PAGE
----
Developer plants $4M flag on Rum Cay
A three-phase, multimillion-dollar development is now underway in Rum Cay, Guardian Business can reveal, as four key investors seek to harness a boutique hotel market and “plant our flag in a crucial gateway”.
With up to $4 million being invested in phase one and two, Guy Harvey Outpost Resorts is targeting an endgame whereby they can create a “neighborhood community with a resort centerpiece” by partnering with local landowners.
Mark Ellert, the president and investor in the company, said slow, organic development is the name of the game.
“It’s fair to say our principle focus is to find the gateway locations,” Ellert said, pointing to the developer’s first project on Bimini.
“I concluded that there has to be a way to properly market smaller boutique hotels in these rustic, strategically placed locations. Eco-tourism is becoming a big component.”
Guy Harvey Outpost Resorts will partner with Bobby Little, an entrepreneur and landowner on Rum Cay, to develop and update existing infrastructure ahead of the busy summer fishing season on May 1. Phase one involves renovating the restaurant, marina and cottages on the land. Once the summer season is over, work will begin on
expanding the marina, fuel dock, building eight new cottage units and constructing a pool, bar and other amenities.
“We should have the ability to accommodate around 50 guests with 28 slips,” Ellert told Guardian Business.
“From a tourism aspect, we like the gateway aspect. All of the boats transmitting into the Caribbean go right through Rum Cay. It’s the last chance saloon.”
The resort in Bimini, Ellert added, has 51 rooms and cottages along with 75 slips.
Dr. Guy Harvey, the entrepreneur and marine scientist, is not only one of the driving forces behind the development, but also a strong voice for sustainability and environmentally conscious business endeavors.
“In addition to fantastic diving there, we intend to work with government in expanding the coral and shark research work of the Guy Harvey Research Institute, which is a cornerstone of our Outpost program in The Bahamas.”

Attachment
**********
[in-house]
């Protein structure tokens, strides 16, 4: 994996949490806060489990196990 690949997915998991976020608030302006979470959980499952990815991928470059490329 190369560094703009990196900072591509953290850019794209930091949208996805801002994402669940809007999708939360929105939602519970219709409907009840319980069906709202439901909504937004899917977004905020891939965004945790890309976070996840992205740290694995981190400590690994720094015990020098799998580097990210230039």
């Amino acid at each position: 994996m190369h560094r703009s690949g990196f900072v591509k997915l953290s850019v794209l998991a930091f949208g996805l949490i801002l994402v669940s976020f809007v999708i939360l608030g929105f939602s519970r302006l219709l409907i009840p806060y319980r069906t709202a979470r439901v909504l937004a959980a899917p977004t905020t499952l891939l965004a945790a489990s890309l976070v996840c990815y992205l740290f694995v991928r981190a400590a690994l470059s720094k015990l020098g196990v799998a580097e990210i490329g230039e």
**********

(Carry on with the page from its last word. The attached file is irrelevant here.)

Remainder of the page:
Part of the appeal of the new resort, Ellert added, will be both world-class fishing and diving, along with a focus on sensitivity to the environment.
As a business model, the growing development company thinks it will attract tourists out of the U.S. and beyond. Rum Cay, just 30 square miles in size, has only 60 permanent residents.
Rugged and unspoiled, the third-phase vision of the developer is to engage local stakeholders in an effort to join forces and create a destination resort.
Ellert explained the company is already in talks with several homeowners in the area to represent them as rental properties, essentially placing them under the Guy Harvey Outpost Resorts umbrella. The idea, in the end, would be to have a collection of independent properties with the restaurant, marina and amenities as the heart.
But first things first, Ellert said.
Given Rum Cay’s size and relatively remote location, the developer plans to grow gradually, create relationships with niche diving and fishing groups, and court airlines to ensure reliable transportation.
“The major challenge is airlift,” he said.
“There is no commercial service right now. We have a couple of strategies. We are in the process of negotiating a twice weekly charter service from the new Nassau airport to Rum Cay.”
Other strategies, he added, are to establish close relationships with U.S. airlines out of Fort Lauderdale, such as Sun Air, which now flies to remote locations such as Cat Island.
Employment is also a concern for the new development, as they will require at least 15 new jobs after the second phase of work. They will tap the local community first, he said, but workers in the other Bahamian islands will likely be courted to come on board.
Ultimately, the goal, Ellert said, is to create a sustainable development on Rum Cay that will fuel the local economy and generate more buzz and interest in The Bahamas at large.
“Our goal is to create the notion you have a private island at your disposal,” he said.